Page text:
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CAPTAINS COURAGEOUS

by: Rudyard Kipling


The place was packed as full of smells as a bale is of cotton.

--Chapter 1

Like many other unfortunate young people, Harvey had never in all his life received a direct order - never, at least, without long, and sometimes tearful, explanations of the advantages of obedience and the reasons for the request.

--Chapter 1

Disko spoke of whaling voyages in the Fifties; of great she-whales slain beside their young; of death agonies on the black, tossing seas, and blood that spurted forty feet in the air; of boats smashed to splinters; of patent rockets that went off wrong-end-first and bombarded the trembling crews; of cutting-in and boiling-down, and that terrible "nip" of '71, when twelve hundred men were made homeless on the ice in three days--wonderful tales, all true. But more wonderful still were his stories of the cod, and how they argued and reasoned on their private businesses deep down belowed the keel.

--Chapter 5

An angry skipper makes an unhappy crew.

--Chapter 6

The thing that struck him most was the exceedingly casual way in which some craft loafed about the broad Atlantic. Fishing Boats, as Dan said, were naturally dependent on the courtesy and wisdom of their neighbours; but one expected better things of steamers.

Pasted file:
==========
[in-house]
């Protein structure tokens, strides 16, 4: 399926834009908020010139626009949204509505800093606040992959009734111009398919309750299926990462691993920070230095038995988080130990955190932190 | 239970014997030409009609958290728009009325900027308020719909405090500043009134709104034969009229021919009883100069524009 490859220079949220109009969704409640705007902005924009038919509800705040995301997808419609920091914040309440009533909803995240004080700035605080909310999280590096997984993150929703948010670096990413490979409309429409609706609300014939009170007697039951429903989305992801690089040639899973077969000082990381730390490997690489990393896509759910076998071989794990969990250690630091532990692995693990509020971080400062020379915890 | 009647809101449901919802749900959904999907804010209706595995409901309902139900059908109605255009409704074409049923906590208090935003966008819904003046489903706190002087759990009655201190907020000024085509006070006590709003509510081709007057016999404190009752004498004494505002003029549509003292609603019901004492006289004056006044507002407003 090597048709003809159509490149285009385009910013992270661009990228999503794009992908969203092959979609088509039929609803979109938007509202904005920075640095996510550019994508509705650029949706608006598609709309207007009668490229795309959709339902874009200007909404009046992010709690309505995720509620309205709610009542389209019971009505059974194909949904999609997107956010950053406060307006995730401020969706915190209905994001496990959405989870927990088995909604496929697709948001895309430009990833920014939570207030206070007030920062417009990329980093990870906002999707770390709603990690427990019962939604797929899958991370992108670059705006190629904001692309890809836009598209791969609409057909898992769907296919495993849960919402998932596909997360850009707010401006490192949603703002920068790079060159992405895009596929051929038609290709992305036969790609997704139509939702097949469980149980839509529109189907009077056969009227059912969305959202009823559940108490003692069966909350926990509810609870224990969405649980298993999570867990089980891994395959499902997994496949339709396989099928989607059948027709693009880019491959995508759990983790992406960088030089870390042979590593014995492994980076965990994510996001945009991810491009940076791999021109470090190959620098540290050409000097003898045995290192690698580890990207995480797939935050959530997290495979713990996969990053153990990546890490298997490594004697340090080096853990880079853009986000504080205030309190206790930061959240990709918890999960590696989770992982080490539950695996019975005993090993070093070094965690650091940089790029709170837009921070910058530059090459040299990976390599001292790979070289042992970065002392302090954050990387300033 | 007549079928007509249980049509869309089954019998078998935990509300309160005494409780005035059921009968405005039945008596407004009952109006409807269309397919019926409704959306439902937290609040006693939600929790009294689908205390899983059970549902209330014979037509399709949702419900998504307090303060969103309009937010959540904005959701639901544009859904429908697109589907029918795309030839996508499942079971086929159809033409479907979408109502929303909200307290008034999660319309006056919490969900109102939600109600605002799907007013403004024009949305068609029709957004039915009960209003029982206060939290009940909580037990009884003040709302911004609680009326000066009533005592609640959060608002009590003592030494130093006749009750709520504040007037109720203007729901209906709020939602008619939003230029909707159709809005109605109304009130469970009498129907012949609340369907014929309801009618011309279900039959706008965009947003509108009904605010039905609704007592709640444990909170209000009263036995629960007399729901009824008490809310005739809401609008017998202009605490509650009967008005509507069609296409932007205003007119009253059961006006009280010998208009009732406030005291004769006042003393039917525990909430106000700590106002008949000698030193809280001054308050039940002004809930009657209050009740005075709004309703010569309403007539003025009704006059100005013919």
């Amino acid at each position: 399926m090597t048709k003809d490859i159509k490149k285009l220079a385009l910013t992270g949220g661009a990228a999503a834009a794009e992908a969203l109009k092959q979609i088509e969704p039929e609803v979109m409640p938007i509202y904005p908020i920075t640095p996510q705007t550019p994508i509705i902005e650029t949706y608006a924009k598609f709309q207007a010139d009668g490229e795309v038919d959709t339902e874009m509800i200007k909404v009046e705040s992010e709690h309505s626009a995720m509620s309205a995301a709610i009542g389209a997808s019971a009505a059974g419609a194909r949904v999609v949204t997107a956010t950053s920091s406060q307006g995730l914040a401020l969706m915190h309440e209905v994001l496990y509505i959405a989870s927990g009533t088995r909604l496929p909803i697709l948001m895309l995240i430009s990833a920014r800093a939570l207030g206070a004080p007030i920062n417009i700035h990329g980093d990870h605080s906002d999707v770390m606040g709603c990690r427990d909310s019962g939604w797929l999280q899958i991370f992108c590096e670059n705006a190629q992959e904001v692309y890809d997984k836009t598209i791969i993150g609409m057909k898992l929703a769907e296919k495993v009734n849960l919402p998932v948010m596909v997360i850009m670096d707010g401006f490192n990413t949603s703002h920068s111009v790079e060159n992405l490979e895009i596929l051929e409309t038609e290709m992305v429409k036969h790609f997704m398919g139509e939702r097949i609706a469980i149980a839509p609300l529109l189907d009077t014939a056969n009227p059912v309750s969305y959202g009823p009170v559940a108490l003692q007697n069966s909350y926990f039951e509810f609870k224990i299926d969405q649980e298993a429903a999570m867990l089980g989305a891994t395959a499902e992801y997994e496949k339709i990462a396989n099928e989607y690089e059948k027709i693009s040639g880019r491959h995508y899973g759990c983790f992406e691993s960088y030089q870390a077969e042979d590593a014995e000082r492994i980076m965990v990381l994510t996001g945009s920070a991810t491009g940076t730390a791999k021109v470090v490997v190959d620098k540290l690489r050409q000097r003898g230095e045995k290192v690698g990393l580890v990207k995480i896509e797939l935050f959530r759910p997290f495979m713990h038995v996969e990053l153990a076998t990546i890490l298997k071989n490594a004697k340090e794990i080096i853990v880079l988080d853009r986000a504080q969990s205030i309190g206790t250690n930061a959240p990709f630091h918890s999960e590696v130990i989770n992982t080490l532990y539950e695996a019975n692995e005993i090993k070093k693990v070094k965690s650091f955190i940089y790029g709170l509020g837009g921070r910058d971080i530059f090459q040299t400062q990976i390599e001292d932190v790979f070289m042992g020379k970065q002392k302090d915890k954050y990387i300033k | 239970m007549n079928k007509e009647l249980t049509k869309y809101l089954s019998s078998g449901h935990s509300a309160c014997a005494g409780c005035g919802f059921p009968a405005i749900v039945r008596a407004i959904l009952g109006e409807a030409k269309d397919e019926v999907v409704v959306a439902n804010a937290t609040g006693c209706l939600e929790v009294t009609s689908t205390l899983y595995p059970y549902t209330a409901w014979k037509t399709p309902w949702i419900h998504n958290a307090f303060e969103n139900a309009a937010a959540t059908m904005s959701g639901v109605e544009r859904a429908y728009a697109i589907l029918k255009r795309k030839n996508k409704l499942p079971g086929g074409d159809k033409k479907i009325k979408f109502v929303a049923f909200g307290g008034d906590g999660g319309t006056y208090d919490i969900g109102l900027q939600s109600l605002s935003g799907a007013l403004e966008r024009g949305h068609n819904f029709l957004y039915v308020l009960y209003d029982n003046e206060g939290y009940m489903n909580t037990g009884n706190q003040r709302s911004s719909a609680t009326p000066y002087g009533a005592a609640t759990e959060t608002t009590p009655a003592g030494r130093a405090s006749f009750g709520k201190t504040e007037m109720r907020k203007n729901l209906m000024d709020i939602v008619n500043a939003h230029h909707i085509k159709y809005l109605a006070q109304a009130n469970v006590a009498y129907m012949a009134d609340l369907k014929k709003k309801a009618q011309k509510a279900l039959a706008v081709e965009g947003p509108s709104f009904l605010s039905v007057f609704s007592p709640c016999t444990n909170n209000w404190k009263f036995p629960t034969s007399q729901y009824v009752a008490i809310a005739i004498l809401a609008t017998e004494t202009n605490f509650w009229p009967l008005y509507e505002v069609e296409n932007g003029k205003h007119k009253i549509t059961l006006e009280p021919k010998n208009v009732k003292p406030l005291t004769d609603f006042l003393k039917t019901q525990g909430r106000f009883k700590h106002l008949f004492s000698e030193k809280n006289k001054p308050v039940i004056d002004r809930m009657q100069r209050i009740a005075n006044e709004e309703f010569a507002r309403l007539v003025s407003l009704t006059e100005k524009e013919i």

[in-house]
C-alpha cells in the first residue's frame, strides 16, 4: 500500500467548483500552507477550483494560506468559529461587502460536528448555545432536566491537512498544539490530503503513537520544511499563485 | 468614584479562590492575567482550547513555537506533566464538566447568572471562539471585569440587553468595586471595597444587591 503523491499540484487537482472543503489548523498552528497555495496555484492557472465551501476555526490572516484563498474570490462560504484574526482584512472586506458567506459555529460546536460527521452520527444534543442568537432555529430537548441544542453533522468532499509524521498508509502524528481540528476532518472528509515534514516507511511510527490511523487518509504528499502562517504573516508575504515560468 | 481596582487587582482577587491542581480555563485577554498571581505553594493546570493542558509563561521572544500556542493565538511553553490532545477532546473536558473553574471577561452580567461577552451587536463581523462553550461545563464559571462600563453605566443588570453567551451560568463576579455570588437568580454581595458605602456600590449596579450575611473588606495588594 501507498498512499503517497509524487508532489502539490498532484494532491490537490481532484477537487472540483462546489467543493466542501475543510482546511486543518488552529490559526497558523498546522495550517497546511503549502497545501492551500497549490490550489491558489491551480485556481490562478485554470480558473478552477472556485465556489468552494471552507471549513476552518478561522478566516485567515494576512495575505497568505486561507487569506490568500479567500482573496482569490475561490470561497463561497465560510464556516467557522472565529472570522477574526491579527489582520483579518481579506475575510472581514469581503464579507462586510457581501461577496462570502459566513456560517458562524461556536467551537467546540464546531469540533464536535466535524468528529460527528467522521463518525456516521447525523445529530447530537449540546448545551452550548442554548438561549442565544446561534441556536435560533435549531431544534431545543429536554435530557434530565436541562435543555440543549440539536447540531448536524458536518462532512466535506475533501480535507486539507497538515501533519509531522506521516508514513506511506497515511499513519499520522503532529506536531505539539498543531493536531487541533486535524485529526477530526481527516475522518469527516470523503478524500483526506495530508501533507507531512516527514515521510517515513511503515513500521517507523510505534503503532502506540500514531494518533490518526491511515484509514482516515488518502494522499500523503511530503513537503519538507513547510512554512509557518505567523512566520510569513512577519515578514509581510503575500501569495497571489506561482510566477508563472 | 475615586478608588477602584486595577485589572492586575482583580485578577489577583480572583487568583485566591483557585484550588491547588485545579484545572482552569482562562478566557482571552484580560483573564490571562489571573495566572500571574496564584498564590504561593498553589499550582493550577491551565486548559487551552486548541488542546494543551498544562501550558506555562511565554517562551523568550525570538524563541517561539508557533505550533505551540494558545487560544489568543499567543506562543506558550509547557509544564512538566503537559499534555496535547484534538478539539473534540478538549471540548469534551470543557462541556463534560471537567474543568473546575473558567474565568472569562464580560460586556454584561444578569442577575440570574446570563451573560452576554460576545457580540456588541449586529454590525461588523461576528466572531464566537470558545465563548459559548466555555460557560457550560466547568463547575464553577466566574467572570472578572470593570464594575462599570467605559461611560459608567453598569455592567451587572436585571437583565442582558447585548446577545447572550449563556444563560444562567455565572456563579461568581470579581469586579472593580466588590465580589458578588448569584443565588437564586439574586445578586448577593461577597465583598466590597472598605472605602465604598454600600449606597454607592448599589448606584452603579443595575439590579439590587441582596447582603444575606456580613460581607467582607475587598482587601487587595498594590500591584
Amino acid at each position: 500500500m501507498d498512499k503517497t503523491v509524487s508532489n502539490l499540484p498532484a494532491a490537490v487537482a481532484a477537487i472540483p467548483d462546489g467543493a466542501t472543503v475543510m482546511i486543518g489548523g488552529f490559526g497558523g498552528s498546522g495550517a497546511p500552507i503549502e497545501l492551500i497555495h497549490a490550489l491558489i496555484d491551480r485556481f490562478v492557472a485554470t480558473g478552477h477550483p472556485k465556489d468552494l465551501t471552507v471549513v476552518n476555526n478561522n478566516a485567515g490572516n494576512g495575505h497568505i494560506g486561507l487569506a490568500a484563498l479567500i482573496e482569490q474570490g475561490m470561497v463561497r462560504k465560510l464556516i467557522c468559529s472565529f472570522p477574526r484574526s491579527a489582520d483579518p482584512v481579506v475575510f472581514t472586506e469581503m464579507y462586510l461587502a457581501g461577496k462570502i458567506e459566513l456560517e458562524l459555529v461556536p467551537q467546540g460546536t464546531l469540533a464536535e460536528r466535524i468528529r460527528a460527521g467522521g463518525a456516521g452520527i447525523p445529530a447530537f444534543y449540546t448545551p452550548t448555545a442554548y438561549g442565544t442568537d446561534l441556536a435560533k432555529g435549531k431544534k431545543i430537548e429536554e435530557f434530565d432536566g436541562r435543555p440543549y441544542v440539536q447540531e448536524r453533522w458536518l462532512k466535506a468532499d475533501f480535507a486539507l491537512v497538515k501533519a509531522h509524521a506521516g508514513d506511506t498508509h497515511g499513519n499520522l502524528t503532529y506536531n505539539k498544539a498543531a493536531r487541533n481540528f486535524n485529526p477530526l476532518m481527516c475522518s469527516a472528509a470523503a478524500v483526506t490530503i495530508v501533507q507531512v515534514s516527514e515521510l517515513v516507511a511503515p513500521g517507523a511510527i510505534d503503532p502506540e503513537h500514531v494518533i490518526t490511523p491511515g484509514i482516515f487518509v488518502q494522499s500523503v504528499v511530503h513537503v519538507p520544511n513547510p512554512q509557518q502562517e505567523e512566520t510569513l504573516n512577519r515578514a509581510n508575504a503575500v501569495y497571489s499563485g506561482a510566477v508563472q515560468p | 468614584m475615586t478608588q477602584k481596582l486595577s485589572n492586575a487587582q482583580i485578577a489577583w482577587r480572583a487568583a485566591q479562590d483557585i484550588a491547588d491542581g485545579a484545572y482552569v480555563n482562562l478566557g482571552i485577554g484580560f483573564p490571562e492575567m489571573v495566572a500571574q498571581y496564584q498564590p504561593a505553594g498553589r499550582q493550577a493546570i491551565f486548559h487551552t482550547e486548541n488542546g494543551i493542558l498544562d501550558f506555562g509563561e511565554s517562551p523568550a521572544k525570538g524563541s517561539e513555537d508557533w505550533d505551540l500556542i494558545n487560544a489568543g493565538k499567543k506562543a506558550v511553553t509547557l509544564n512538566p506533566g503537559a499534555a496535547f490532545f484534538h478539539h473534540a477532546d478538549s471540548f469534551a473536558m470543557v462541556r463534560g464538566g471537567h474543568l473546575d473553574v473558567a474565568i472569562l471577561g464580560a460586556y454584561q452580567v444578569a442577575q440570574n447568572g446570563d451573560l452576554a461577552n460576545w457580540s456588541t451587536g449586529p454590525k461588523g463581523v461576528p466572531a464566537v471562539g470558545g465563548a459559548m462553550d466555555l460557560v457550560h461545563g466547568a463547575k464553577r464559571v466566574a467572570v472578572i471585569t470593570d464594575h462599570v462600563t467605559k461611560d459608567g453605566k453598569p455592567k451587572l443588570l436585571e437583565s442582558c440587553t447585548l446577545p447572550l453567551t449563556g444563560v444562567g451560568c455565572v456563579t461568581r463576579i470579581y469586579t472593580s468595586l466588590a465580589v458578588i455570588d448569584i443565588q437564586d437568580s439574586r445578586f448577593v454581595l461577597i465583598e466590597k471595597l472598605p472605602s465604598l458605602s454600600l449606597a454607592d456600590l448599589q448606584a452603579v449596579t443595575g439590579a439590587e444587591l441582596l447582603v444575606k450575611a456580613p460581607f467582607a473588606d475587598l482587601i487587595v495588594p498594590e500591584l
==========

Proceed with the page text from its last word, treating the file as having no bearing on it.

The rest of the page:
--Chapter 6

Whatever his private sorrows may be, a multi-millionaire, like any other working man, should keep abreast of his business.

--Chapter 9

After violent emotion most people and all boys demand food.

--Chapter 9

It began with a kinless boy turned loose in Texas, and went on fantastically through a hundred changes and chops of life, the scenes shifting from State after Western State, from cities that sprang up in a month and in a season utterly withered away, to wild ventures in wilder camps that are now laborious paved municipalities. It covered the building of three railroads and the deliberate wreck of a fourth. It told of steamers, townships, forests, and mines, and the men of every nation under heaven, manning, creating, hewing, and digging these. It touched on chances of gigantic wealth flung before eyes that could not see, or missed by the merest accident of time and travel; and through the mad shift of things, sometimes on horseback, more often afoot, now rich, now poor, in and out, and back and forth, deck-hand, train-hand, contractor, boarding-house keeper, journalist, engineer, drummer, real-estate agent, politician, dead-beat, rum-seller, mine-owner, speculator, cattleman, or tramp, moved Harvey Cheyne, alert and quiet, seeking his own ends, and, so he said, the glory and advancement of his country.

--Chapter 10

Every one wanted to say so much that no one said anything in particular.

--Chapter 10

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